In Fig. 1, 7 represents the hole in the driving-shaft for a illcox & Gibbs thread-looper. From the bottom side of the looper (see Figs. .16, 18, 19, and 20) a shank projects. This shank is fitted into a hole in the end of the driving-shaft 7 and issecured therein by a setscrew 76. 8 is an eccentric on said shaft for operating the feed. 9 is a strap on the eccentric 8, on which one end of the feed-dog carriage 1O rests and from which it receives an up-anddown movement. At its opposite end said carriage is supported by and rocks on a pin 11 in the frame 1 of the machine. A spring 12 between the carriage 10 and the pin 11 keeps the carriage pressed forward. The feedadjustment rod 13 is pivotally connected at 14 to the feed-dog carriage 10, and through the action of the spring 12a lug 15 on its side is kept pressed against the rocker-rod 16, which is pivotally attached at one end 17 to the frame of the machine and at its other end has an inclined plane 18, which is pressed by the action of the spring 12 through the intermediate parts against the eccentric-strap 9 and from which through the eccentric 8 it is given a vibratory movement which through the lug 15, rod 13, pin 14, and feed-dog carriage 10 it conveys back to the feed-dog 19, attached to the carriage 10 by the screw 20. Thus the feeddog 19 is raised and depressed by the eccentric 8 and receives a forward-and-backward movement through the action of the same eccentric on the free end of the rocker-rod at 18, as described. The length of the feed is adjusted by raising or depressing the lug 15 on the rod 13, which at one end 14 is pivotally attached to the feed-dog carriage 10 and at its other end has a slotted connection with a pin 21 in the piece 22, which can be rotated on the post 23 by the handle 24:. As said lug 15 is raised it comes in contact with the rocker-rod 16, where it has the greater movement, which it receives and conveys back through the intermediate parts to the feed-dog 19. By depressing said lug 15 of course the length of the feed is correspondingly lessened. By pressing the lug 15 and its connections sufficiently far back against the spring 12 so that the lug 15 will be free enough from the rockerrod 16 to allow the feed-dog 19 to be moved in a reverse direction a backward movement of the feed-dog can be made in the exact time that a forward action would have taken place. I accomplish this in the following manner: By adding the piece 25 to the free end of the rocker-rod 16 instead of an open inclined plane 18 I make it a yoke to engage the eccentric 8 and its strap 9 on two sides, lengthen the screw which holds the feed-adjusting piece 22 so that it will be a post 23 and carry a double-arm rocker-piece 26, the lower arm of which I connect by a link 27 with the rockerrod 16, and in its upper end I put a pin 28.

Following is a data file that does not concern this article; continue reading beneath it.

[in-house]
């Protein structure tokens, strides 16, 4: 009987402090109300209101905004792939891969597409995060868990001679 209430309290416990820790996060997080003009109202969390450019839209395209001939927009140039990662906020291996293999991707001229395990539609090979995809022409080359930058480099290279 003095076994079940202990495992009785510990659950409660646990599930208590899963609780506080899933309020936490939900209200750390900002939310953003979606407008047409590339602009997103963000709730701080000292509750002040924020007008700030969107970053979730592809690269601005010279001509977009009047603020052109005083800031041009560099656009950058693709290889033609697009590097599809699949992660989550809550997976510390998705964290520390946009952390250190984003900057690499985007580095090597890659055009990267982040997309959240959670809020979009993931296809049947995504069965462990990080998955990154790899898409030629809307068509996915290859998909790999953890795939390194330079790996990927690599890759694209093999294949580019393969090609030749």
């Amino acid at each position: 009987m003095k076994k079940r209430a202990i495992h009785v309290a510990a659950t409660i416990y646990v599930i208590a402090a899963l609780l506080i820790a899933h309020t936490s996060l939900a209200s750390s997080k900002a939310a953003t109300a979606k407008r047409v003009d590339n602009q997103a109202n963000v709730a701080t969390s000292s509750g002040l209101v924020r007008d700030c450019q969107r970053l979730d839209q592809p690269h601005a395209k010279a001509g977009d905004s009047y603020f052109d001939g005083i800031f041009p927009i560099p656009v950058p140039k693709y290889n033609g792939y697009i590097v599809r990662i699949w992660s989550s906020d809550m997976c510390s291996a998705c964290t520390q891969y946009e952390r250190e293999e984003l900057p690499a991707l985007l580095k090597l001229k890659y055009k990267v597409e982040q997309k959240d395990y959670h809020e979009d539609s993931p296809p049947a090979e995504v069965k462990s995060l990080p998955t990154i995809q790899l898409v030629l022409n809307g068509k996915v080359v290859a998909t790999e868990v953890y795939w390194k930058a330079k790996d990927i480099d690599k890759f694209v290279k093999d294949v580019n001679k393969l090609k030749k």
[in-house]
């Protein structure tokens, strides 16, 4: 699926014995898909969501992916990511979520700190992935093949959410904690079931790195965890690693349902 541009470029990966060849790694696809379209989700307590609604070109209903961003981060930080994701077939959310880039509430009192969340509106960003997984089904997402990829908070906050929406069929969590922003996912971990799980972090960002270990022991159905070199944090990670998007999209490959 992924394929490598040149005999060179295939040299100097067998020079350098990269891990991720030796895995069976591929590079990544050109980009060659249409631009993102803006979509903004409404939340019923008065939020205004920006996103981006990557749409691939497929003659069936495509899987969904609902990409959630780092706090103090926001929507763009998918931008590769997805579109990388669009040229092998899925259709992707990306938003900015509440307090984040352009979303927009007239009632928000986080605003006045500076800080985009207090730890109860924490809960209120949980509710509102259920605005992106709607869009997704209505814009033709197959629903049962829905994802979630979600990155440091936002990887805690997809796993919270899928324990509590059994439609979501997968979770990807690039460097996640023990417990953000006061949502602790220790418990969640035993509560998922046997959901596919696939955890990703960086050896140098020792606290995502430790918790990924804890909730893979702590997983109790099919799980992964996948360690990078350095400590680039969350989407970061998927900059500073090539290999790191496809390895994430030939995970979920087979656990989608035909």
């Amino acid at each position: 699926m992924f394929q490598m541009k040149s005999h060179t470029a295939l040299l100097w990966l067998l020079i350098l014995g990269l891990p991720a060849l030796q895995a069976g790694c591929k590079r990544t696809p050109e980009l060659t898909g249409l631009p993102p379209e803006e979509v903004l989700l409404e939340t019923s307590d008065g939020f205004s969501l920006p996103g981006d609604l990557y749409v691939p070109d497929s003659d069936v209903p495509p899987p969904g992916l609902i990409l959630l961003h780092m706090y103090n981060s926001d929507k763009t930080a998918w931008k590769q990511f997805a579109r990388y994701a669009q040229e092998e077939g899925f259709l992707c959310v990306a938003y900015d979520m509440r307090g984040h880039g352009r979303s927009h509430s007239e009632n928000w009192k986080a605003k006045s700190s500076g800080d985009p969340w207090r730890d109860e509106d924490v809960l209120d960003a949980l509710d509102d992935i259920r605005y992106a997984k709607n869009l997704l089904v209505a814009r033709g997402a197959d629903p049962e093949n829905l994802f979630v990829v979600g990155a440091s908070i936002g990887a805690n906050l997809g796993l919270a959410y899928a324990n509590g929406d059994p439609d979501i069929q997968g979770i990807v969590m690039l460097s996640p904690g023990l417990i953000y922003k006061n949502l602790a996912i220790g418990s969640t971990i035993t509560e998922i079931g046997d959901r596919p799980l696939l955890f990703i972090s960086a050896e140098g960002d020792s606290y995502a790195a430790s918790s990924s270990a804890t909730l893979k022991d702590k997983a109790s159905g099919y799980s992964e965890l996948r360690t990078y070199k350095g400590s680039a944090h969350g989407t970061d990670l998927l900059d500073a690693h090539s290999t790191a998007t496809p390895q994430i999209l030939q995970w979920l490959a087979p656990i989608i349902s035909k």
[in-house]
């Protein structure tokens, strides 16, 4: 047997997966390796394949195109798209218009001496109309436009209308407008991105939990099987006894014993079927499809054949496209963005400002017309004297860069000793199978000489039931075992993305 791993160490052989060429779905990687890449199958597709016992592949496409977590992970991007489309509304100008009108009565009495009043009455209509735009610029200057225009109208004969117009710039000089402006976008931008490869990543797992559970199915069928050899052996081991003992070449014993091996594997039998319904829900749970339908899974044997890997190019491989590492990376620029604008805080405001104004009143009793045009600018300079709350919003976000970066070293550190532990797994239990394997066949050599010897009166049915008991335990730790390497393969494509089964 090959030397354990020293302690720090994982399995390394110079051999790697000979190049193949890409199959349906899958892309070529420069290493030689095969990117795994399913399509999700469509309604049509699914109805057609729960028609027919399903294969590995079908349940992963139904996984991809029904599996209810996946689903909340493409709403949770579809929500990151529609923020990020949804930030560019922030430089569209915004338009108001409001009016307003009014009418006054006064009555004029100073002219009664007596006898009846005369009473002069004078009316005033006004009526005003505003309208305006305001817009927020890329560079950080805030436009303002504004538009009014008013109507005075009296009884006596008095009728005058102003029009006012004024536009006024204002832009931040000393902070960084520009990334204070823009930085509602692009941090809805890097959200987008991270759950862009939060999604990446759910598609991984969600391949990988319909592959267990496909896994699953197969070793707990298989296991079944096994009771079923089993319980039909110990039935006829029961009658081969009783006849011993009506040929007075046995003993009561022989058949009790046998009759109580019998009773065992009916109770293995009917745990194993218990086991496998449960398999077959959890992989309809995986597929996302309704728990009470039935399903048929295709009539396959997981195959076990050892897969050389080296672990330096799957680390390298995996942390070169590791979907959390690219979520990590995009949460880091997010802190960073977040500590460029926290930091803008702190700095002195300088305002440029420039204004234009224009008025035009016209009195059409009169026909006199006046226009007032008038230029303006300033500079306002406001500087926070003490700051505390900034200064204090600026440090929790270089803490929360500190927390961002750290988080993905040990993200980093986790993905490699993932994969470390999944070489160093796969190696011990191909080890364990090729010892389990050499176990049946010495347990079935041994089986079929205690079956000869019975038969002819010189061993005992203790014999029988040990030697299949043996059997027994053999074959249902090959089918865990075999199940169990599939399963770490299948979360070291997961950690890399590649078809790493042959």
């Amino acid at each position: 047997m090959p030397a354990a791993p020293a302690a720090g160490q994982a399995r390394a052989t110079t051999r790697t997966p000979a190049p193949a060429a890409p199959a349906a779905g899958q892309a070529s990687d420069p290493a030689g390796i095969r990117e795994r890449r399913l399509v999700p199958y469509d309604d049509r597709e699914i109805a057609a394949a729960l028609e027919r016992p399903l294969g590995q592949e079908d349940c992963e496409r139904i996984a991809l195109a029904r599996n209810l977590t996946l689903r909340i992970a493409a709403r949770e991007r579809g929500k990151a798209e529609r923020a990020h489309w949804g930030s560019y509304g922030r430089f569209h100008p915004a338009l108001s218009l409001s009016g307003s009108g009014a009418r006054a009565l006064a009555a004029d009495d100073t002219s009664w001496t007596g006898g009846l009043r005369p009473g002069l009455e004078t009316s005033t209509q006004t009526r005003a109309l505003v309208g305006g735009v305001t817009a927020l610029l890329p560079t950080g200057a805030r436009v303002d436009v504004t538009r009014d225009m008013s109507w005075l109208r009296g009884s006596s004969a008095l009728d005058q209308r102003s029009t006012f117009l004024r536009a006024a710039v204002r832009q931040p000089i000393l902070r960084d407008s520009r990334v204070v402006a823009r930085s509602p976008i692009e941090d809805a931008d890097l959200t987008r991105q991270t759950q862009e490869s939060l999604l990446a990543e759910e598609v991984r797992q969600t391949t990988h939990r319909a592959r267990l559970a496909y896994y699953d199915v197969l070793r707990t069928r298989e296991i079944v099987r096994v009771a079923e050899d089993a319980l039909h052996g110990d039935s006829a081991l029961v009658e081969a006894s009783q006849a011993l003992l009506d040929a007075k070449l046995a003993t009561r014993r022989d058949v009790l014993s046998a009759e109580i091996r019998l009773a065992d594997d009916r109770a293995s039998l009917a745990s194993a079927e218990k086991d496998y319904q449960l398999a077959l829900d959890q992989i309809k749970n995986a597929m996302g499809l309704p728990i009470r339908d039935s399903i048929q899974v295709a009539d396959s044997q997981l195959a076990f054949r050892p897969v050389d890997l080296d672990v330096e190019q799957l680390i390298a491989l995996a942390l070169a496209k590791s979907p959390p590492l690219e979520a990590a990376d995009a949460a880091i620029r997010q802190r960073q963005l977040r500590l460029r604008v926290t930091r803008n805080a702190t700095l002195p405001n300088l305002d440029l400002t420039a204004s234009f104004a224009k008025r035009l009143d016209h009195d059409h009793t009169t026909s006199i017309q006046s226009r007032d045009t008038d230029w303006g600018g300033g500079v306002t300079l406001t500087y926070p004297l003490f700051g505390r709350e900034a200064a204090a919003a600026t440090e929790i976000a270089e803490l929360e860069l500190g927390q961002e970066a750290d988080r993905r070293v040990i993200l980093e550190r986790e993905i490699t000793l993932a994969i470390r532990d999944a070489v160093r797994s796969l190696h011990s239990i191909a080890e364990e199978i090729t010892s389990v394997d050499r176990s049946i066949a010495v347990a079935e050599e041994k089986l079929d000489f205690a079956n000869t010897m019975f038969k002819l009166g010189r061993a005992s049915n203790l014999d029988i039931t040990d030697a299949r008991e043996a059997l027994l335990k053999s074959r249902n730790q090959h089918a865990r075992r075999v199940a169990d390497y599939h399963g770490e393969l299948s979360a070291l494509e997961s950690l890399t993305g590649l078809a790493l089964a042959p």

This connection gives an exact reverse movement to the pin 28 from that of the present feed-actuating side of the rocker-rod 16, so that by transferring the connection of the feed-dog carriage through the rod 13 and lug 15. with the actuating side of the rockerrod 16 to the rod 29, which is pivotally connected at one end 14 with the carriage 10 and at its opposite end by an open recess 30 with the reverse rocking pin 28, the carriage 10 and feed-dog 19 immediately follow the reverse movements of the pin 28 and the feeddog acts in a reverse direction above the work-plate 5 of the machine. The length of the rod 29 is such that when connected by the open slot 30 with the pin 28 the carriage 10 will be sufliciently pressed back on the spring 12 that in making a reverse or backward stitch the lug will not come in contact with the actuating side of the rocker-rod 16. The yoke on the rocker-rod 16 is necessary to counteract the reverse action of the spring 12 oocasioned when the feed-dog carriage 10 is connected by the rod 29 with the pin 28. By releasing the connection of the rod 29 with the pin 28 through the action of the spring '12 on the carriage 10 the lug 15 on the rod 13 is brought in contact with the actuating side of the rocker-rod 16 and a forward feed is made. For convenience in operating I make a slot 31 in the rod 29, which slot is engaged by a pin 32 on one end. of a double-armed rocking lever 33, that is pivoted on the pin 23. The lever 33 is slotted at its opposite end 34 and engaged by an eccentric-pin 35 in the end 36 of the adjusting-rod 37. The rod 37 is held by a bearing 38, screwed to the frame 1 of the machine, and is rotated by the handle 40, which projects just outside of the edge of the work-plate. The range of rotation of the rod 37 is limited to connecting and disconnecting the slot 30 of the rod 29 with the pin 28 by the notches or recesses 41 in its bearings 38, into which the handle is drawn by the action of the spring 39 between'the bearing 38 and end 36. When the handle 40 is set in either of the recesses 41 through the action of the spring 39, the pin 32, which engages the slot 31 in the rod 29, is also firmly set. hen the directv or forward feed is being used through the lug 15 pressing against the actuating side of the rocker-rod 16, there is a moment during each revolution of the driving-shaft when the pin 28 is almost over the open recess 30 in the rod 29, and a slight pressure on the handle 40 will bring them into positive connection and a reverse or backward action of the feed takes place at whatever speed the machine may be driven without strain or injury, while a reverse pressure on the handle will release the recess 30 from the pin 28, and a forward feed will then take place. I have shown the link 27 connected with the rocker-rod 16 at the point 42, where the feed-register shows twenty stitches to the inch. Consequently the backward stitch will be about that number to the inch.